How to Stay Awake

How to Stay Awake

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You’re falling asleep...but it’s not the time or place for a nap. How can you stay awake? Read on.

We know, we know…Withings is usually all about telling you how to fall asleep. But there may be times when you need to stay awake—whether you’re driving, getting ready for a test, or even listening to testimony during a certain impeachment trial. (Apparently you’re not even allowed to have coffee there? Yikes.)

Anyway, here at Withings, we want you to be safe, happy, and employed. And we love science. So, just for you, here are a few tips that might help you stay awake—without leaving your seat.

Breathe deeply

Deep breathing raises your blood oxygen levels and helps circulation. WebMD suggests sitting up straight and breathing to your abdomen, not your chest. You can also try a yoga technique called stimulating breath, where you inhale and exhale rapidly through your nose. I know, it looks funny, but probably not as funny as 52 Republicans playing with fidget spinners.

Get outside

NEW YORK, NY - OCTOBER 02:  Rockefeller University biologist Michael Young stands in his lab after winning the Nobel Prize in Physiology or Medicine on October 2, 2017 in New York City. Young discovered the molecular mechanism of circadian rhythm, which governs biological clocks that regulate sleep, eating behavior, and metabolism.  (Photo by Spencer Platt/Getty Images)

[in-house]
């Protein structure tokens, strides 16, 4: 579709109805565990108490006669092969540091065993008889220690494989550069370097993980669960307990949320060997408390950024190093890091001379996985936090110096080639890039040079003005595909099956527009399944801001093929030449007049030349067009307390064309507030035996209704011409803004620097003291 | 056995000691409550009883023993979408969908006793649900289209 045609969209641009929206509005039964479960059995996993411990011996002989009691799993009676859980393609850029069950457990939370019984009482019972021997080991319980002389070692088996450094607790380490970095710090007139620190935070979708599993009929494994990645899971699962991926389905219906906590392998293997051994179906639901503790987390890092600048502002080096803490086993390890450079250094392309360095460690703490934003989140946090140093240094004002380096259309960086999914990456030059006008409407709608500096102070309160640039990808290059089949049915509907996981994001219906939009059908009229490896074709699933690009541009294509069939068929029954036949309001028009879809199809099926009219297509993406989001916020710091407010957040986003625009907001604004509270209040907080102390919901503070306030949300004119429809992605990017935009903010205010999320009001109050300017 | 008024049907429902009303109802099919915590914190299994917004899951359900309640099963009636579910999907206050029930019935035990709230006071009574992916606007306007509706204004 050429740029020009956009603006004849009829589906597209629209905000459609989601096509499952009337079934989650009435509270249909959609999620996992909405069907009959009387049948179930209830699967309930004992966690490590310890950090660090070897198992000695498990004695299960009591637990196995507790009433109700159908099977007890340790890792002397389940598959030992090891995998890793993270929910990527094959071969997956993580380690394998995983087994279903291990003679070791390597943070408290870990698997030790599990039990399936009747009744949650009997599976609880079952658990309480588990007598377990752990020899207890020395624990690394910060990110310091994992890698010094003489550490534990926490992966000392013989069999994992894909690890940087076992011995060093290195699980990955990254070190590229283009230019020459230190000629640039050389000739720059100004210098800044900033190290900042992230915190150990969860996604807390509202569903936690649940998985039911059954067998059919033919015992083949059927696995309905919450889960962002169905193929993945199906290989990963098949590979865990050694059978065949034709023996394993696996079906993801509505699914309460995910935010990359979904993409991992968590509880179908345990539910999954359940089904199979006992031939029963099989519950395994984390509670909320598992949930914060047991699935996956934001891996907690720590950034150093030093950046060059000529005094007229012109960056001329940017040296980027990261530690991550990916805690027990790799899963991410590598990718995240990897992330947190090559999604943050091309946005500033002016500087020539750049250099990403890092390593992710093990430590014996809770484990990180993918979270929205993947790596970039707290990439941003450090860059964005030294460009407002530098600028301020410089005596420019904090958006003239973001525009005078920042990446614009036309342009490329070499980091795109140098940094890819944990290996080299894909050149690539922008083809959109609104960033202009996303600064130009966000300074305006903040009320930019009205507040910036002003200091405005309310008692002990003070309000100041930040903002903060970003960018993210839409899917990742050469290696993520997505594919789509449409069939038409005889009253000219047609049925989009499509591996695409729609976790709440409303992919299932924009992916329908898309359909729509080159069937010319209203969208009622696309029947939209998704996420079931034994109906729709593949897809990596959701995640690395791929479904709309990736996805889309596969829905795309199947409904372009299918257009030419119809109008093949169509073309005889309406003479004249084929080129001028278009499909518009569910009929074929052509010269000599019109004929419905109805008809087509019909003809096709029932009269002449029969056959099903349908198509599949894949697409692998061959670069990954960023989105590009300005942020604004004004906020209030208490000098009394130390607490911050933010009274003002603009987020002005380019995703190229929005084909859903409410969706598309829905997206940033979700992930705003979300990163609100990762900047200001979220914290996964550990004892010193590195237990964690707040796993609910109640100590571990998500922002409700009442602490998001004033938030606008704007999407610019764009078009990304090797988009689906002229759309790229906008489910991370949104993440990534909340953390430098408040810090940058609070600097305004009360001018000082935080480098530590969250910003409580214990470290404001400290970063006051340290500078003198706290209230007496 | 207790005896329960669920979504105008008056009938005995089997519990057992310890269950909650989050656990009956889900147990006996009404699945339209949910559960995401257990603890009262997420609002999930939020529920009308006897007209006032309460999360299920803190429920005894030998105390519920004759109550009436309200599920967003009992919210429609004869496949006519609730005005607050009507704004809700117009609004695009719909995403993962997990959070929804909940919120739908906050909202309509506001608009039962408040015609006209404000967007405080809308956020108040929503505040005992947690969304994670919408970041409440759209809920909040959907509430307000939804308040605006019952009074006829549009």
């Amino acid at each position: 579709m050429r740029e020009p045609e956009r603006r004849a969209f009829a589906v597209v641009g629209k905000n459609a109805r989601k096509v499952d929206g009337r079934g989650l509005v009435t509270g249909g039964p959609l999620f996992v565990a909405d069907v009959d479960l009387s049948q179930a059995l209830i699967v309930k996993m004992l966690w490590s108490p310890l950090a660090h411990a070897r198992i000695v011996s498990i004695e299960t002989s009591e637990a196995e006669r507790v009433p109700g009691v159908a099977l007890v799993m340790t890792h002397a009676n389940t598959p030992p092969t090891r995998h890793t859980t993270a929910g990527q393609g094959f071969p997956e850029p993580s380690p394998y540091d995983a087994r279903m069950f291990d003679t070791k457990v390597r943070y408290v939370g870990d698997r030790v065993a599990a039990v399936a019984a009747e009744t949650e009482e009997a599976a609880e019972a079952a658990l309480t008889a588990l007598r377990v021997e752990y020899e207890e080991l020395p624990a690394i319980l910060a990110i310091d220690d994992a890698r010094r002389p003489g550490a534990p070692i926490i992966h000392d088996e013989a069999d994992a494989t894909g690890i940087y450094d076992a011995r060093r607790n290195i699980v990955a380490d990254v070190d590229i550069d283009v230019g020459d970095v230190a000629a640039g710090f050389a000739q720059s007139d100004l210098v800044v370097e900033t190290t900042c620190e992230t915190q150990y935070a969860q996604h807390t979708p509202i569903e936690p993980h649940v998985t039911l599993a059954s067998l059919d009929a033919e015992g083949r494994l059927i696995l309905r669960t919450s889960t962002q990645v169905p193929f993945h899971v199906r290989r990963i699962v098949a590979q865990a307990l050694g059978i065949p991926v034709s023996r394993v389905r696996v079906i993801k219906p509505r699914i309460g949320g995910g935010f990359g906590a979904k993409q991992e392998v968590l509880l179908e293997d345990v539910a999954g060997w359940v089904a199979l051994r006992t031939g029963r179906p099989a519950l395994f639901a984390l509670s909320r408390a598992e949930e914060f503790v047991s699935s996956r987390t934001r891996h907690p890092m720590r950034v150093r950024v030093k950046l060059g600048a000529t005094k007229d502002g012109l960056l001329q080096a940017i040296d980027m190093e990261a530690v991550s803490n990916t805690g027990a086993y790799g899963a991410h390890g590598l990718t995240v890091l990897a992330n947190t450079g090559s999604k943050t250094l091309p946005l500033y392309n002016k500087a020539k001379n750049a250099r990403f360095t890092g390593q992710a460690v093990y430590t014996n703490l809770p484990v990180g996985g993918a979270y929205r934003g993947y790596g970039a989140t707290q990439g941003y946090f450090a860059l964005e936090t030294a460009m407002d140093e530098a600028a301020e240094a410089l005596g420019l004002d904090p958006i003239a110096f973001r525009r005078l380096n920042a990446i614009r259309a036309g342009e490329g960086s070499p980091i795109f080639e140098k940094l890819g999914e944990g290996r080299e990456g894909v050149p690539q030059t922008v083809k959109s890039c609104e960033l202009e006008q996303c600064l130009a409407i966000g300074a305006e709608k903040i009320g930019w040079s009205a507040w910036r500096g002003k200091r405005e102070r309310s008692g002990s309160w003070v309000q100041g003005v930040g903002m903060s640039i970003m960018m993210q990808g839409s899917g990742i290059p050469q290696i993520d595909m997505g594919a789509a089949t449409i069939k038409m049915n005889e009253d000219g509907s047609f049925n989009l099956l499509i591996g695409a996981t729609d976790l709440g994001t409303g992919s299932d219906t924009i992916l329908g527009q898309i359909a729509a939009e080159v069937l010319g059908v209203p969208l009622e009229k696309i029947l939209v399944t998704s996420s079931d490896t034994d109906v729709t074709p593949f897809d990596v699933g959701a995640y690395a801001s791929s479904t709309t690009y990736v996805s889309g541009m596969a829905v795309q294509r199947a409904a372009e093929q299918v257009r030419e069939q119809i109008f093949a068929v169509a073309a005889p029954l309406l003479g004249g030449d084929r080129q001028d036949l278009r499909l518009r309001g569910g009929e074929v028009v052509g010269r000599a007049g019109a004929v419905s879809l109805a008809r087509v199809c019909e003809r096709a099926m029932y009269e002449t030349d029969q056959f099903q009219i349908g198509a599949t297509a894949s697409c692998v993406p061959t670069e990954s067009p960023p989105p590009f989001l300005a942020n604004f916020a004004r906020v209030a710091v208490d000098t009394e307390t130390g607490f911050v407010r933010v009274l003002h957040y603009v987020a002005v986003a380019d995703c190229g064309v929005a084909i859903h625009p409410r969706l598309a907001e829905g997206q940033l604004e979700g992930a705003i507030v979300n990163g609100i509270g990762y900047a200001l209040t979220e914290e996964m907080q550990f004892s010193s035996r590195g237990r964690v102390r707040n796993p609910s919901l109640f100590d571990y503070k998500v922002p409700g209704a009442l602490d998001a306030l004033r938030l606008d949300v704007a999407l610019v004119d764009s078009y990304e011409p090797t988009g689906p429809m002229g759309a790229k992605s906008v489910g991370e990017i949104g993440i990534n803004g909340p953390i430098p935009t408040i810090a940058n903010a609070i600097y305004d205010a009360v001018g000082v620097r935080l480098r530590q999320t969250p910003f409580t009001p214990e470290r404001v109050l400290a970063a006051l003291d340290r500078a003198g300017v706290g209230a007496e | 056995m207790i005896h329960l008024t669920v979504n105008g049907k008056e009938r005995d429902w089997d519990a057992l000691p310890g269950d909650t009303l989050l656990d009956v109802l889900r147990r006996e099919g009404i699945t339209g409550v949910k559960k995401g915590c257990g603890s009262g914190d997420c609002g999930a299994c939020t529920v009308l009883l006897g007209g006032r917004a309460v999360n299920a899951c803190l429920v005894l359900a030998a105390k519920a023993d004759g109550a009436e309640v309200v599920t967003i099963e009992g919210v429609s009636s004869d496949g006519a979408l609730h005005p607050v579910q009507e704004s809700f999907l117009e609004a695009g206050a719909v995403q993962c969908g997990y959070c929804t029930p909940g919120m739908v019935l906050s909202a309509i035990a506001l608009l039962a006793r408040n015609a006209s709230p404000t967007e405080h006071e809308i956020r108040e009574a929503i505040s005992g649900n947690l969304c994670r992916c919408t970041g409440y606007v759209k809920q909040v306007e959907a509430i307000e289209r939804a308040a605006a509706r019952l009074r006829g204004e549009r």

Biologist Michael Young in his lab after winning the Nobel Prize

Sunlight may help…as Rockefeller University biologist Michael Young, pictured, who won the Nobel Prize for discovering the molecular mechanism of circadian rhythm, could probably attest. Circadian rhythms govern our biological clocks, which regulate sleep, eating behavior, and metabolism. Some research suggests that morning sunlight can help improve your mood during the day and help you sleep better at night. One Washington State University researcher suggests leaving your desk and going outside at lunch. And other studies suggest that spending time in nature can help recharge you and make you more productive.

And if you absolutely can’t leave? Consider asking your doctor to check your vitamin D levels. Your body normally produces it when you’re out in the sun, and if you don’t have enough, it can cause you to feel fatigued and tired. Speaking on a personal level: I was diagnosed with a vitamin D deficiency a few years ago—”every woman in New England has a vitamin D deficiency,” my doctor said—and I was told to take supplements, which really helped.

Get some exercise

We can’t stress this enough—IN THE MORNING, people. Morning exercise can increase your cortisol levels, helping you to feel more awake and be more productive. A University of North Carolina study found that exercising harder is better, too—”moderate to high intensity exercise provokes increases in circulating cortisol levels,” they say. But University of Georgia researchers say that even low-intensity exercise can help to reduce fatigue.

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Don’t eat—but do drink

It’s true—in a 2019 study, starvation was shown to induce wakefulness in fruit flies. And in a 2006 Yale study, researchers found that hunger caused better retention of information in mice—in other words, it made them smarter. So if you’re trying to stay awake, maybe hold off on the snacks. Do drink some water, though—it can help keep you hydrated and awake.

We hope this helps you, our government, and anyone who will be required to sit through a ginormous Powerpoint presentation.

Tracy Majka

Tracy is a writer, editor, and longtime vegetarian who likes pie, biking, and hockey.
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